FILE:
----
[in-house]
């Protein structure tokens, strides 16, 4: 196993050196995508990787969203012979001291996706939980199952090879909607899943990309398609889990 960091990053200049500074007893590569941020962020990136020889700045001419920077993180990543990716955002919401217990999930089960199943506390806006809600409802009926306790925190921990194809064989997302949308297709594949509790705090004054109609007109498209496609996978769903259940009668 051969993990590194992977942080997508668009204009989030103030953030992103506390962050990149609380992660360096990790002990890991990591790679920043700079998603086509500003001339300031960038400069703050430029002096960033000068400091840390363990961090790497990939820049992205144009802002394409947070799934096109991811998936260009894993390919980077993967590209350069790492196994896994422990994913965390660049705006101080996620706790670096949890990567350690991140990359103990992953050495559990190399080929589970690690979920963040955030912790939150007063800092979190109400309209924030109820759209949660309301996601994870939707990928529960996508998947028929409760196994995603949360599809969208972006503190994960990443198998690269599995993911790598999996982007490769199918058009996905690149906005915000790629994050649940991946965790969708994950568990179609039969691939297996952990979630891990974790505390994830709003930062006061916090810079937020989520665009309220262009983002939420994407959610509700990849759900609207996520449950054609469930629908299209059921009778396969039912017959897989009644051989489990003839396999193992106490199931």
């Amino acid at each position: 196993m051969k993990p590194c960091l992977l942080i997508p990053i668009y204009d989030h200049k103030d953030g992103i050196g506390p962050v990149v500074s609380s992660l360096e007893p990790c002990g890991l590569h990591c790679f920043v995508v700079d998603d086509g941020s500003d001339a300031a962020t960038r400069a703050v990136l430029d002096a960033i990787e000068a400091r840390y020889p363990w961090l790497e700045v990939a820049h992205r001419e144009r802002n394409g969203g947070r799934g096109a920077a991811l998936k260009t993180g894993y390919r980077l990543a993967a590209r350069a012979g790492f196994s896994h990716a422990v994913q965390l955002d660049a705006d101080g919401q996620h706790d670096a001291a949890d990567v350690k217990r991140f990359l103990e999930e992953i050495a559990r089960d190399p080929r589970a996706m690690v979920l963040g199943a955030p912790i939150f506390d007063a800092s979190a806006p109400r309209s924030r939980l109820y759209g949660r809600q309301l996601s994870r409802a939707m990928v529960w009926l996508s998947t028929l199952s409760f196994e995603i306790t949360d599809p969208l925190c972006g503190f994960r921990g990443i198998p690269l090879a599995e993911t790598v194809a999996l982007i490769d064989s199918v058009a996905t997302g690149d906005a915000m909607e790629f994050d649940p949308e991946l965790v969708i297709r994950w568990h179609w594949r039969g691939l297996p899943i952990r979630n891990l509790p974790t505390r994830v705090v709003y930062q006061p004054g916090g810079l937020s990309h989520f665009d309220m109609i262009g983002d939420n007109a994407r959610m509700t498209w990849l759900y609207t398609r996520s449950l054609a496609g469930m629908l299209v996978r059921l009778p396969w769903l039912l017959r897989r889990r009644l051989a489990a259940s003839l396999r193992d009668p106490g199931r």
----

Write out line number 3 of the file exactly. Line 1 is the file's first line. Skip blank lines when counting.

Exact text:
């Amino acid at each position: 196993m051969k993990p590194c960091l992977l942080i997508p990053i668009y204009d989030h200049k103030d953030g992103i050196g506390p962050v990149v500074s609380s992660l360096e007893p990790c002990g890991l590569h990591c790679f920043v995508v700079d998603d086509g941020s500003d001339a300031a962020t960038r400069a703050v990136l430029d002096a960033i990787e000068a400091r840390y020889p363990w961090l790497e700045v990939a820049h992205r001419e144009r802002n394409g969203g947070r799934g096109a920077a991811l998936k260009t993180g894993y390919r980077l990543a993967a590209r350069a012979g790492f196994s896994h990716a422990v994913q965390l955002d660049a705006d101080g919401q996620h706790d670096a001291a949890d990567v350690k217990r991140f990359l103990e999930e992953i050495a559990r089960d190399p080929r589970a996706m690690v979920l963040g199943a955030p912790i939150f506390d007063a800092s979190a806006p109400r309209s924030r939980l109820y759209g949660r809600q309301l996601s994870r409802a939707m990928v529960w009926l996508s998947t028929l199952s409760f196994e995603i306790t949360d599809p969208l925190c972006g503190f994960r921990g990443i198998p690269l090879a599995e993911t790598v194809a999996l982007i490769d064989s199918v058009a996905t997302g690149d906005a915000m909607e790629f994050d649940p949308e991946l965790v969708i297709r994950w568990h179609w594949r039969g691939l297996p899943i952990r979630n891990l509790p974790t505390r994830v705090v709003y930062q006061p004054g916090g810079l937020s990309h989520f665009d309220m109609i262009g983002d939420n007109a994407r959610m509700t498209w990849l759900y609207t398609r996520s449950l054609a496609g469930m629908l299209v996978r059921l009778p396969w769903l039912l017959r897989r889990r009644l051989a489990a259940s003839l396999r193992d009668p106490g199931r």